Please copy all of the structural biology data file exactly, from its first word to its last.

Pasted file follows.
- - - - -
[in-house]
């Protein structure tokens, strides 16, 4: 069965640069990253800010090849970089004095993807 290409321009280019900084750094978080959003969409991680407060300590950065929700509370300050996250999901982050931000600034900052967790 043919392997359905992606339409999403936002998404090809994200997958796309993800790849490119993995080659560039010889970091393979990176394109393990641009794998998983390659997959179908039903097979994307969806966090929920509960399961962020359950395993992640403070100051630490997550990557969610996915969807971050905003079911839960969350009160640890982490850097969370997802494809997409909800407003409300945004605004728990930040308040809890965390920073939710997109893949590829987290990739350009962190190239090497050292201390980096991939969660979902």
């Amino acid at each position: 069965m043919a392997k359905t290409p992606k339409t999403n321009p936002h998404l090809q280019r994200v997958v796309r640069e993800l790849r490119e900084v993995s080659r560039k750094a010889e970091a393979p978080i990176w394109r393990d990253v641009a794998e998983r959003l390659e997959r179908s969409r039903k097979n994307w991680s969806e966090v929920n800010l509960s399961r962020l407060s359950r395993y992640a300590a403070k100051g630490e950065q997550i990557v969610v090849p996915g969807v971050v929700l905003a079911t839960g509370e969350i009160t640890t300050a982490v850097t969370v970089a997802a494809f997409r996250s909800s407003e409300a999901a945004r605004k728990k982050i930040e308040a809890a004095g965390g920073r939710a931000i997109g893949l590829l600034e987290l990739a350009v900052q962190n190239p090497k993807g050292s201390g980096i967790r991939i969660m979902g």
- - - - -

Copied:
[in-house]
């Protein structure tokens, strides 16, 4: 069965640069990253800010090849970089004095993807 290409321009280019900084750094978080959003969409991680407060300590950065929700509370300050996250999901982050931000600034900052967790 043919392997359905992606339409999403936002998404090809994200997958796309993800790849490119993995080659560039010889970091393979990176394109393990641009794998998983390659997959179908039903097979994307969806966090929920509960399961962020359950395993992640403070100051630490997550990557969610996915969807971050905003079911839960969350009160640890982490850097969370997802494809997409909800407003409300945004605004728990930040308040809890965390920073939710997109893949590829987290990739350009962190190239090497050292201390980096991939969660979902």
């Amino acid at each position: 069965m043919a392997k359905t290409p992606k339409t999403n321009p936002h998404l090809q280019r994200v997958v796309r640069e993800l790849r490119e900084v993995s080659r560039k750094a010889e970091a393979p978080i990176w394109r393990d990253v641009a794998e998983r959003l390659e997959r179908s969409r039903k097979n994307w991680s969806e966090v929920n800010l509960s399961r962020l407060s359950r395993y992640a300590a403070k100051g630490e950065q997550i990557v969610v090849p996915g969807v971050v929700l905003a079911t839960g509370e969350i009160t640890t300050a982490v850097t969370v970089a997802a494809f997409r996250s909800s407003e409300a999901a945004r605004k728990k982050i930040e308040a809890a004095g965390g920073r939710a931000i997109g893949l590829l600034e987290l990739a350009v900052q962190n190239p090497k993807g050292s201390g980096i967790r991939i969660m979902g």